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eat properly in the dining-room, instead of enjoying out-of-doors, when she heard a sudden flurry in the garden, and running to the window saw Roxy the maid chasing a chicken to and fro, while Miss Henny stood flapping her skirts on the steps, and crying, "Shoo!" till she was red in the face.

"It's the white banty, and it must have come in my hole! Oh dear, I hope they won't catch it! Cousin Henny said she'd wring the neck of the first one that flied over the wall."

Away went Rosy, to join in the hunt; for Miss Henny was too fat to run, and Roxy found the lively fowl too much for her. It was a long and hard chase; feathers flew, the maid lost her breath, Rosy tumbled down, and Miss Henny screamed and scolded till she was forced to sit down and watch in silence.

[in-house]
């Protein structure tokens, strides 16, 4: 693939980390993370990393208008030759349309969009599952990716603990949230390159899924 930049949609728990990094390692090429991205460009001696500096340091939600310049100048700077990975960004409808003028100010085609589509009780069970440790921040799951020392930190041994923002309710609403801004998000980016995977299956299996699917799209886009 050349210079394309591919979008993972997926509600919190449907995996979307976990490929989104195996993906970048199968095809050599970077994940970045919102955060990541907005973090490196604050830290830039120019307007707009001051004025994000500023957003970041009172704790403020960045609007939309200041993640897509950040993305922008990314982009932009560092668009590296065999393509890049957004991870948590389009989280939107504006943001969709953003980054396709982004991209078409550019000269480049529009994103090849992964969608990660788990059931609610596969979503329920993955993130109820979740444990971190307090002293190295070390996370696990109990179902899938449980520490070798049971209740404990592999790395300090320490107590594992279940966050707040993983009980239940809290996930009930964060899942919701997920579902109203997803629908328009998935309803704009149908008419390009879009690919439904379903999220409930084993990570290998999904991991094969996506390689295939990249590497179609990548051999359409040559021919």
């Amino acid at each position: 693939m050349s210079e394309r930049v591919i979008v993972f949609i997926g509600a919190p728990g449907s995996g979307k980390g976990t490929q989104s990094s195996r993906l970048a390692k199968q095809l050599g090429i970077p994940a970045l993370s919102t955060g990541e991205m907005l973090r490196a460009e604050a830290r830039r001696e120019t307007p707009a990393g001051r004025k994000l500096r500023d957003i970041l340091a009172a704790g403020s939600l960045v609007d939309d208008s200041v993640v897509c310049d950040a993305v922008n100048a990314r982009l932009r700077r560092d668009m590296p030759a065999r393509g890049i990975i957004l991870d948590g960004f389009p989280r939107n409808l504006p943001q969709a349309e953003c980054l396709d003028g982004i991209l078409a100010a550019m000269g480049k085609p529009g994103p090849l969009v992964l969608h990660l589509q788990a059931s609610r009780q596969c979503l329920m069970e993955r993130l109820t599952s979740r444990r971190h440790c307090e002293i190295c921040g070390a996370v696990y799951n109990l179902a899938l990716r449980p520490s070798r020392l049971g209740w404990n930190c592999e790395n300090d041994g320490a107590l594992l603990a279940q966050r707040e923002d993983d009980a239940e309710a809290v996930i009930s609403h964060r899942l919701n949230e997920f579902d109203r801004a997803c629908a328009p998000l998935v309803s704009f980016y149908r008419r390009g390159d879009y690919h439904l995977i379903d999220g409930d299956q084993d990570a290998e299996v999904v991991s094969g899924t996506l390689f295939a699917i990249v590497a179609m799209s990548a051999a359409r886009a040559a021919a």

At last poor, hunted Banty ran into the arbor, for its clipped wings would not lift it over the wall. Button rushed after it, and dismal squalls plainly proclaimed that the naughty chicken was caught.

Miss Henny waddled down the path, declaring that she would wring its neck; and Roxy went puffing after her, glad to rest. But the old summer-house was empty. No little girl, no ruffled bantam, appeared. Both had vanished like magic; and mistress and maid stared at each other in amazement, till they saw that the long-disused window was open, and a gleam of light came in from the narrow opening behind.

"My patience! if that child hasn't crept out there, and bolted through that hole in the fence! Did you ever, Miss?" exclaimed Roxy, trying not to look